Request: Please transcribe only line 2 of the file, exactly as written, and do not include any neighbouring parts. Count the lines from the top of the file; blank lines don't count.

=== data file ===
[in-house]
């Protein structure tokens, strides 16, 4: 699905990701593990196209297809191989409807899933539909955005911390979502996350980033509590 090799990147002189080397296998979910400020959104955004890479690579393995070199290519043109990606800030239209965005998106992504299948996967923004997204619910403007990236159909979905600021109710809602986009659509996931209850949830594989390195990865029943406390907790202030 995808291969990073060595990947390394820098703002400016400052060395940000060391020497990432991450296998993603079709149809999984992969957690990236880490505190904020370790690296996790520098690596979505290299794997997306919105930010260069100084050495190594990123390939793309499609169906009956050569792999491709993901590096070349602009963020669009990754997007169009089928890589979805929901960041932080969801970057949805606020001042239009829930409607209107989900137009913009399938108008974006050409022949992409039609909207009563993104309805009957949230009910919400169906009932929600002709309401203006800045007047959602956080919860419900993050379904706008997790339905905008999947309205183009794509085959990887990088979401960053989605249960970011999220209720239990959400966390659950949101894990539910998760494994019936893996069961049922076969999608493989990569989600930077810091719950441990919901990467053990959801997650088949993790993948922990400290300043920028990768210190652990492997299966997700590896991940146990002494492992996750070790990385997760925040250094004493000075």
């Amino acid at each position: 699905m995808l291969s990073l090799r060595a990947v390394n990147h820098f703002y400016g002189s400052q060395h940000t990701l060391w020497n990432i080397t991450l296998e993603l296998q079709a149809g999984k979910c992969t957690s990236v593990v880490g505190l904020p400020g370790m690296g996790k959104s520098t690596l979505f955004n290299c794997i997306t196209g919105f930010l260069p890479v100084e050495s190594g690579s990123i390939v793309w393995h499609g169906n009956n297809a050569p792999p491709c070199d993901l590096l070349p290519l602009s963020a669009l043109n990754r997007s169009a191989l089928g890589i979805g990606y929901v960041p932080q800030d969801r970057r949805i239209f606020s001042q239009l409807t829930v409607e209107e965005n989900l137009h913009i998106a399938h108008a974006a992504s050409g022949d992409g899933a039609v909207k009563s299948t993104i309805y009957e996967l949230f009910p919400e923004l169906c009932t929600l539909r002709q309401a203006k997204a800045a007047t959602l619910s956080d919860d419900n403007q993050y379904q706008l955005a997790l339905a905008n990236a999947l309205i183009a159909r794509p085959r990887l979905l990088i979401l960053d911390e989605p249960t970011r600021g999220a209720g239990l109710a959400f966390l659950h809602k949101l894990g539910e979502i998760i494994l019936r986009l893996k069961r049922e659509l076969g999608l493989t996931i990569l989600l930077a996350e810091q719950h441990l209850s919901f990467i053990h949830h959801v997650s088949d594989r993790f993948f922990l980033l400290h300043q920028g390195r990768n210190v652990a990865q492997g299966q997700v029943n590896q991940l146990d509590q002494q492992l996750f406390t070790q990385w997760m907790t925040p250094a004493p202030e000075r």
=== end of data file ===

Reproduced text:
């Protein structure tokens, strides 16, 4: 699905990701593990196209297809191989409807899933539909955005911390979502996350980033509590 090799990147002189080397296998979910400020959104955004890479690579393995070199290519043109990606800030239209965005998106992504299948996967923004997204619910403007990236159909979905600021109710809602986009659509996931209850949830594989390195990865029943406390907790202030 995808291969990073060595990947390394820098703002400016400052060395940000060391020497990432991450296998993603079709149809999984992969957690990236880490505190904020370790690296996790520098690596979505290299794997997306919105930010260069100084050495190594990123390939793309499609169906009956050569792999491709993901590096070349602009963020669009990754997007169009089928890589979805929901960041932080969801970057949805606020001042239009829930409607209107989900137009913009399938108008974006050409022949992409039609909207009563993104309805009957949230009910919400169906009932929600002709309401203006800045007047959602956080919860419900993050379904706008997790339905905008999947309205183009794509085959990887990088979401960053989605249960970011999220209720239990959400966390659950949101894990539910998760494994019936893996069961049922076969999608493989990569989600930077810091719950441990919901990467053990959801997650088949993790993948922990400290300043920028990768210190652990492997299966997700590896991940146990002494492992996750070790990385997760925040250094004493000075």